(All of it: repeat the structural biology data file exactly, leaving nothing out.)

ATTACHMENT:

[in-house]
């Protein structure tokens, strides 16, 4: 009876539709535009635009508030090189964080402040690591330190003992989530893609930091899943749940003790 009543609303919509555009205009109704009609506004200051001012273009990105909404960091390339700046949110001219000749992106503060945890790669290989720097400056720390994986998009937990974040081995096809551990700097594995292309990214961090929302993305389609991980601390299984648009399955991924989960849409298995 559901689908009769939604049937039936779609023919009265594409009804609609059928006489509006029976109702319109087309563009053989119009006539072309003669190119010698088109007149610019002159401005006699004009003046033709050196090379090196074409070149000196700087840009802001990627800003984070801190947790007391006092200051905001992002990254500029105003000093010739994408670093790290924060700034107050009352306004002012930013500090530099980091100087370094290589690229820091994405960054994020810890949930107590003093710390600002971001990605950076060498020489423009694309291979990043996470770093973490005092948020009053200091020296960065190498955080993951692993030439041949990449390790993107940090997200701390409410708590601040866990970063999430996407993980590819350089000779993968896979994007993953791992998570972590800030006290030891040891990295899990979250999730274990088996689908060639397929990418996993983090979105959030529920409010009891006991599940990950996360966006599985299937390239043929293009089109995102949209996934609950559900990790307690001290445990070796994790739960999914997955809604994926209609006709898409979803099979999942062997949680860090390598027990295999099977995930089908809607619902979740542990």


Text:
[in-house]
């Protein structure tokens, strides 16, 4: 009876539709535009635009508030090189964080402040690591330190003992989530893609930091899943749940003790 009543609303919509555009205009109704009609506004200051001012273009990105909404960091390339700046949110001219000749992106503060945890790669290989720097400056720390994986998009937990974040081995096809551990700097594995292309990214961090929302993305389609991980601390299984648009399955991924989960849409298995 559901689908009769939604049937039936779609023919009265594409009804609609059928006489509006029976109702319109087309563009053989119009006539072309003669190119010698088109007149610019002159401005006699004009003046033709050196090379090196074409070149000196700087840009802001990627800003984070801190947790007391006092200051905001992002990254500029105003000093010739994408670093790290924060700034107050009352306004002012930013500090530099980091100087370094290589690229820091994405960054994020810890949930107590003093710390600002971001990605950076060498020489423009694309291979990043996470770093973490005092948020009053200091020296960065190498955080993951692993030439041949990449390790993107940090997200701390409410708590601040866990970063999430996407993980590819350089000779993968896979994007993953791992998570972590800030006290030891040891990295899990979250999730274990088996689908060639397929990418996993983090979105959030529920409010009891006991599940990950996360966006599985299937390239043929293009089109995102949209996934609950559900990790307690001290445990070796994790739960999914997955809604994926209609006709898409979803099979999942062997949680860090390598027990295999099977995930089908809607619902979740542990």